Supporting standards The teacher identifies and explains the connection of supporting computer science standards to the standard being taught in their lesson.
Vertical alignment – CSTA 4b The teacher explains the relationship of the standard in the scope and sequence of computer science standards directly above and below chosen grade band.
Guide students' use of feedback – CSTA 5f The teacher uses formative assessments to provide timely, specific, and actionable feedback to students, and to adjust instruction. The teacher develops students’ ability to interpret and use feedback from computers, teachers, peers, and community.
This guide is meant to help teachers utilize technology in the classroom while protecting their students’ privacy.
UDL is a framework for designing curriculum to be broadly accessible to ALL students. Learn more about utilizing the UDL framework in computer science education.
These standards are designed to provide clear guidance on effective and equitable computer science instruction in support of rigorous computer science education for all K–12 students.
This article discusses how computational thinking skills were integrated and assessed in New York City elementary schools.
This article discusses different types of assessments and what to consider when choosing an assessment.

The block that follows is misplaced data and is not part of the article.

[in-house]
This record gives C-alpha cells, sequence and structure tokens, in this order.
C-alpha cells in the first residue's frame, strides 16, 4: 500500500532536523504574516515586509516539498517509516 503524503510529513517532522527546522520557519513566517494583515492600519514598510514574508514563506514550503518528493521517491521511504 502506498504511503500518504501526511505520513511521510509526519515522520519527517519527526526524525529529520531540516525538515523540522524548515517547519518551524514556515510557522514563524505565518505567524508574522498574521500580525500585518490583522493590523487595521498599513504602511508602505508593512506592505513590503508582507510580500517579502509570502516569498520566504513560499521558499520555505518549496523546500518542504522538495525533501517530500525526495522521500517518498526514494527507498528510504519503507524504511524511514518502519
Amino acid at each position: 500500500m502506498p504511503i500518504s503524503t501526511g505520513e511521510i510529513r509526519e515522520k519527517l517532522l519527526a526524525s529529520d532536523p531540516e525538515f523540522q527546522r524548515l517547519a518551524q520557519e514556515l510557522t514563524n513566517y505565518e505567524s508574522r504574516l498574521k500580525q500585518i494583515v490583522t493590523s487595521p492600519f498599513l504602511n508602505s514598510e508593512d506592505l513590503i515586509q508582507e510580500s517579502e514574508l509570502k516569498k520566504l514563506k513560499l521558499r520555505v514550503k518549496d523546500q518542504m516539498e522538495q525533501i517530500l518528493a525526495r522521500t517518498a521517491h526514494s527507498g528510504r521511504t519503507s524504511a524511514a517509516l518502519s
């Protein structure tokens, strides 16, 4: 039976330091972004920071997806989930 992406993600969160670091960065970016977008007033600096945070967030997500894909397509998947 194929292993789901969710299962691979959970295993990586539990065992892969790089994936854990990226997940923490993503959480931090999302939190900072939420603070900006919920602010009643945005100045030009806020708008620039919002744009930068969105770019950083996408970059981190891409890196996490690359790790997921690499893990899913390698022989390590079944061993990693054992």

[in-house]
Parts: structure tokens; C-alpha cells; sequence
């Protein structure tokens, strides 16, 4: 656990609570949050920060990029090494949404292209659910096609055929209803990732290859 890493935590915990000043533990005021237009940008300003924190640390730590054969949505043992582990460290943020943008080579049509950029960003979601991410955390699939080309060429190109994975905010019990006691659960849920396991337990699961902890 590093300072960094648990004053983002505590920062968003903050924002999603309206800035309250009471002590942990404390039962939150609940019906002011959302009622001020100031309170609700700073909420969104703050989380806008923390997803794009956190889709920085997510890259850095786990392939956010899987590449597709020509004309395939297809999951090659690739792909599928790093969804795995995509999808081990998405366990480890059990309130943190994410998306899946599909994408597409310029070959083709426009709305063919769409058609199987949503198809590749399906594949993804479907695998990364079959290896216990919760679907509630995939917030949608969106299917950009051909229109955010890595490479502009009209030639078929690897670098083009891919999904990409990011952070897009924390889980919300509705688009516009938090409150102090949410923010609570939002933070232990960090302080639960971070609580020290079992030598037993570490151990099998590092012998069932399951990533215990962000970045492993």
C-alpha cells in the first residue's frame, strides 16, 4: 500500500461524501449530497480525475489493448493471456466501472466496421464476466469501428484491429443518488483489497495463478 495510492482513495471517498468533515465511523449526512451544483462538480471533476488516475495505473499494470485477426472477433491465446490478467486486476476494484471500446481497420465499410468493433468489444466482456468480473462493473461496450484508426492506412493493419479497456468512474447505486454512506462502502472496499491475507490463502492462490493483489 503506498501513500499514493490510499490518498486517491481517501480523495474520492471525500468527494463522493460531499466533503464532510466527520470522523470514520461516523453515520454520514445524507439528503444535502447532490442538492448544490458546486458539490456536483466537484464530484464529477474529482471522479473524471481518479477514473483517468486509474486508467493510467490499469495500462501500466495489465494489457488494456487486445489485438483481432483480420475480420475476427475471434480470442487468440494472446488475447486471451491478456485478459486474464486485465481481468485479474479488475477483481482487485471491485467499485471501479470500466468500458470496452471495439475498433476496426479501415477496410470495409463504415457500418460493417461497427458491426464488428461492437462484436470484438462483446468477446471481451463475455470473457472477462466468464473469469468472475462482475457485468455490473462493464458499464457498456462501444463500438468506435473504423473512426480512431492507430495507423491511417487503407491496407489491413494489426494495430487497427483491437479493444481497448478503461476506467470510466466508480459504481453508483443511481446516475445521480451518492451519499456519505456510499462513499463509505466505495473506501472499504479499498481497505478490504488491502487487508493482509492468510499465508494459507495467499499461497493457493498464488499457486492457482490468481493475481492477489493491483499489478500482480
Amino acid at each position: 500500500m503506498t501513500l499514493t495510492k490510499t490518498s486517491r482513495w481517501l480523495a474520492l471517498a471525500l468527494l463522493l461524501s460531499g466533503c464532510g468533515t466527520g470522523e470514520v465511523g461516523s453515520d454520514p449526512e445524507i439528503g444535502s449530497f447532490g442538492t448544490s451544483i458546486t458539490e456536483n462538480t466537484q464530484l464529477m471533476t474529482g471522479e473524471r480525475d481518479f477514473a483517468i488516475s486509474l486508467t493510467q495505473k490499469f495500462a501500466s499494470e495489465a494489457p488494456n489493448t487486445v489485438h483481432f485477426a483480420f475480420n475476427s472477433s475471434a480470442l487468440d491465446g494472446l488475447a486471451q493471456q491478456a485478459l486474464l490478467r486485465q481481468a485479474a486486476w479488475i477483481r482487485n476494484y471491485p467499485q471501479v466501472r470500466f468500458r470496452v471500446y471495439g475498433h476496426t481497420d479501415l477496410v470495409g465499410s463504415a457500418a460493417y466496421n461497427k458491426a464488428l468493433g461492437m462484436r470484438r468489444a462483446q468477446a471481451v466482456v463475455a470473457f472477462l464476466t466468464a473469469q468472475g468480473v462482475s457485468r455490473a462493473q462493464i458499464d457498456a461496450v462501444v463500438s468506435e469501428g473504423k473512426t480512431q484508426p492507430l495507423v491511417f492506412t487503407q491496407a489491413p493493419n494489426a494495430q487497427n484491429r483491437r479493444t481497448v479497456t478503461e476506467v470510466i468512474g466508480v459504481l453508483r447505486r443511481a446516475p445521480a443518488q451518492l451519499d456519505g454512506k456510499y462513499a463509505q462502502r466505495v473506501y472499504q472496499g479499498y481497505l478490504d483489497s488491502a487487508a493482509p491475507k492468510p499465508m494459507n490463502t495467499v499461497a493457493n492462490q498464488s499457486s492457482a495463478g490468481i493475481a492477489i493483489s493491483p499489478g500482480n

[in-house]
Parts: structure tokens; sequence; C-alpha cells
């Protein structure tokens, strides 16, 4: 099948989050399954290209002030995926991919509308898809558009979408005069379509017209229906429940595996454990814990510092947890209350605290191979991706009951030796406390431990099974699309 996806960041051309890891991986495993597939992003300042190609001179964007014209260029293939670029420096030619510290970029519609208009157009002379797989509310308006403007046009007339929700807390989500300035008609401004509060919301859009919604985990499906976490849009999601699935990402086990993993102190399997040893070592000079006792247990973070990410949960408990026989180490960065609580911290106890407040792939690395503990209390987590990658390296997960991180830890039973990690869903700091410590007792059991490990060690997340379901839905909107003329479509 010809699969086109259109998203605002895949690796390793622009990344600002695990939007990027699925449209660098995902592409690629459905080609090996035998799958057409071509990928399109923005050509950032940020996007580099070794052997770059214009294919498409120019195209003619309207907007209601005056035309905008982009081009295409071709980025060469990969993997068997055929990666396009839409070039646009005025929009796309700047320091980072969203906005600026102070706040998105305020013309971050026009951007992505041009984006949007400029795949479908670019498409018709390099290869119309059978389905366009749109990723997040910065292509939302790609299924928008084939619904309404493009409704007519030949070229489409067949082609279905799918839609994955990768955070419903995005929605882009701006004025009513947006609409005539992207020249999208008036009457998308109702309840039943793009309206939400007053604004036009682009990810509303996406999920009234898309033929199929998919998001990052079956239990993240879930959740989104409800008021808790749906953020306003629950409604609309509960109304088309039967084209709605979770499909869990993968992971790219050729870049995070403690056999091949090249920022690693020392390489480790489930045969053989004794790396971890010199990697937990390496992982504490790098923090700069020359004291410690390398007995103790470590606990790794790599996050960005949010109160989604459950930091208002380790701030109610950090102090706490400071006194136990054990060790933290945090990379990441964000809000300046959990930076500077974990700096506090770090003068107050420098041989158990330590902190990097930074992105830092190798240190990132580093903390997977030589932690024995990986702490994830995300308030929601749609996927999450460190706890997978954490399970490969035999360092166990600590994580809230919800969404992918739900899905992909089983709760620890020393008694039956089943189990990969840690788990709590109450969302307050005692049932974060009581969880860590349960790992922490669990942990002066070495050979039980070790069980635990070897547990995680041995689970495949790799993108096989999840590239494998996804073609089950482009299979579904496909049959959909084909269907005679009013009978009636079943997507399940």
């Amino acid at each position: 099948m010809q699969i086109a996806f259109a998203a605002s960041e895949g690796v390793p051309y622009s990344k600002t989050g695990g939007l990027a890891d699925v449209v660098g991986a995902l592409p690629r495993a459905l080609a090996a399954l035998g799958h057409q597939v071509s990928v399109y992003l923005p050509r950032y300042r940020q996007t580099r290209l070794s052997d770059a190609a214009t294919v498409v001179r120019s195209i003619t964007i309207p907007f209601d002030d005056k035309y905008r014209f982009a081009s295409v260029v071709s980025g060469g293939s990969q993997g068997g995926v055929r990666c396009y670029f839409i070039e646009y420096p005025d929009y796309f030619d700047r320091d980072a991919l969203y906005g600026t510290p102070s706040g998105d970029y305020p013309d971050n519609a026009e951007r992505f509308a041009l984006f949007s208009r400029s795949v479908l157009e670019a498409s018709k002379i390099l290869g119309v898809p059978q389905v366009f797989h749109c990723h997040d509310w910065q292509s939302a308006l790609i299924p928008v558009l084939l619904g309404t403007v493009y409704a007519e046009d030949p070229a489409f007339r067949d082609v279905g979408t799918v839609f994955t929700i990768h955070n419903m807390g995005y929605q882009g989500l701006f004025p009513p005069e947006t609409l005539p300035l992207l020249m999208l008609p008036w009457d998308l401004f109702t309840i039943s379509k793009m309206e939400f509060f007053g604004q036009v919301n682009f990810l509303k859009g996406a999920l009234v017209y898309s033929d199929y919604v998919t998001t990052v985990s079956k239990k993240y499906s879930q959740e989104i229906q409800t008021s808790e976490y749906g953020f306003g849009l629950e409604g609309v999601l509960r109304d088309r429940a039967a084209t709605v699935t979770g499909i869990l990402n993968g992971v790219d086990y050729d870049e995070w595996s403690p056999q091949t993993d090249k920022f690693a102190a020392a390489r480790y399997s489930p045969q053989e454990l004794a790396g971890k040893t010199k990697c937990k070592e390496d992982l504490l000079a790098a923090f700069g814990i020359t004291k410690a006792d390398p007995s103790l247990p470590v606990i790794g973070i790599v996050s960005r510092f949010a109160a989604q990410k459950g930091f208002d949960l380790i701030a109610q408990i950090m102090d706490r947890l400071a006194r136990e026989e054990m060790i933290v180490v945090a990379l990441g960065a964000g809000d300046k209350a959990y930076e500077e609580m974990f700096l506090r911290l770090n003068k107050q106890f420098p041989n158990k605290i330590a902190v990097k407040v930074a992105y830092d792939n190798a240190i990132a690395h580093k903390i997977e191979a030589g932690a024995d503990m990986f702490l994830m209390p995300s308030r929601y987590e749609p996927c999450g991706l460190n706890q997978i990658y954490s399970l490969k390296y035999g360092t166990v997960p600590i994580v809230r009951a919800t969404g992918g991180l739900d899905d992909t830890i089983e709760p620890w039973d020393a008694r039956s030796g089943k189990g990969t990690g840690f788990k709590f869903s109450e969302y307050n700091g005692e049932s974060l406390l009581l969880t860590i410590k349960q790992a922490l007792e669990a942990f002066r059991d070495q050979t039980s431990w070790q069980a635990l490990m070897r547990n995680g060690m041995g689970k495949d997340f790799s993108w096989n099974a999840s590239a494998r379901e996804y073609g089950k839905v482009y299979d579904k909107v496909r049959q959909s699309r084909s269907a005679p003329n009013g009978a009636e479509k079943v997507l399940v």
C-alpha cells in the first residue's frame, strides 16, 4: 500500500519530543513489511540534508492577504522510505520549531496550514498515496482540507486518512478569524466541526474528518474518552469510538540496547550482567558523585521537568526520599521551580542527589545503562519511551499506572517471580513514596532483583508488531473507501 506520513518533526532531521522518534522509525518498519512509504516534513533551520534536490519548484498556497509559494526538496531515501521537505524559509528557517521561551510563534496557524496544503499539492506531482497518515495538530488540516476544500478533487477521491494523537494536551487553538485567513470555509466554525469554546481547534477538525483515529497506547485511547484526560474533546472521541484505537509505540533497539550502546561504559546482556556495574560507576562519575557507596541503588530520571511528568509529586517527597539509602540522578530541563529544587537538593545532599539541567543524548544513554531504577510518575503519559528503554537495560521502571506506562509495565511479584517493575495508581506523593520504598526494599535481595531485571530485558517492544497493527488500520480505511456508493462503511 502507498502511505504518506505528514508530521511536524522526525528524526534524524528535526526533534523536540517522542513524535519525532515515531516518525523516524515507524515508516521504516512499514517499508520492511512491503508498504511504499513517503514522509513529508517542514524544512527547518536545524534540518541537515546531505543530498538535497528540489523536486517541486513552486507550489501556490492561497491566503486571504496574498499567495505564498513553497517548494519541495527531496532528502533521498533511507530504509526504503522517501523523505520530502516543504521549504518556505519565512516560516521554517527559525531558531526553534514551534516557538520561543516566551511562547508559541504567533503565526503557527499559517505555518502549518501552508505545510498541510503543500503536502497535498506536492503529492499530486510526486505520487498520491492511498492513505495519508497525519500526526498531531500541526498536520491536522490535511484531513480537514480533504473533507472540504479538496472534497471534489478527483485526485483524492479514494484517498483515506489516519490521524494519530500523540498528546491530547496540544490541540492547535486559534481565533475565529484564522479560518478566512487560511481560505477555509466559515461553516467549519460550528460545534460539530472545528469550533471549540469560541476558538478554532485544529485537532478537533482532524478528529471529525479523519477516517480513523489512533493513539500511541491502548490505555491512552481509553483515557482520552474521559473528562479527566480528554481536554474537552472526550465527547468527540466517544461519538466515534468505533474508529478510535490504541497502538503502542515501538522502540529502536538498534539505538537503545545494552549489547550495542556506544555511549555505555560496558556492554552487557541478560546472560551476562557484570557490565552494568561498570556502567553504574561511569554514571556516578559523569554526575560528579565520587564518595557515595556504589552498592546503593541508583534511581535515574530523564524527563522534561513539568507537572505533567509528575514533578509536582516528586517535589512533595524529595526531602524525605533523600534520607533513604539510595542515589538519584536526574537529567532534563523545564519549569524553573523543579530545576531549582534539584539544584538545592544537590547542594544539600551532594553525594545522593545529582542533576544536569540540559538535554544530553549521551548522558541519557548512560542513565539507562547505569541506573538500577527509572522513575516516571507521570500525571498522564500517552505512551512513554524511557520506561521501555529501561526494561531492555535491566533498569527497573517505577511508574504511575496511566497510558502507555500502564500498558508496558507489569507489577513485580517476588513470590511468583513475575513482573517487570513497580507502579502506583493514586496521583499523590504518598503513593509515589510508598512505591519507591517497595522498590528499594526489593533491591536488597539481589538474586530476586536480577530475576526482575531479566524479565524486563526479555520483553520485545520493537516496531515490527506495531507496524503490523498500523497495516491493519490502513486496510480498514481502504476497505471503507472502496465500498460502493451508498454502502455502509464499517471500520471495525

Step-by-step guide showing teachers how they can change their lessons or classroom based on data.
The computer science standards are written in grade bands (K–2, 3–5, 6–8, and 9–12). The standard committee (CSSRC) determined the standard to be met by the end of each grade band. In grades 9-12, there are level 1 and level 2 standards. Level 1 standards include introductory skills. Level 2 standards are intended for students who wish to advance their study of computer science. The teacher or earner can choose which grade band and standard to focus their lesson on.
Use this resource for the design/develop step of the ADDIE model.
Evaluate how effective your activities were at promoting student learning of the standards. Use specific examples from the artifacts you submitted in Implement and suggest any changes in practice or approach that you might make in the future based on your experience with this micro-credential.
Performance Level Descriptors (PLDs) describe the performance expectations of students for each of the four (4) performance level categories: advanced, proficient, basic, and below basic. These are a description of what students within each performance level are expected to know and be able to do. All PLDs are found in this document.
This is a sample lesson using the binary system to represent integers. Teachers could teach this lesson or get ideas from it to put in their own lesson.
Collection of videos teachers could watch or share with their class on the representation/translation of data
A collection of four units with multiple resources on teaching representing and translating data.
This is a collection of lessons focusing on data that is used to inform society, business, and governments. Students are asked to consider the tradeoffs of public data and storage.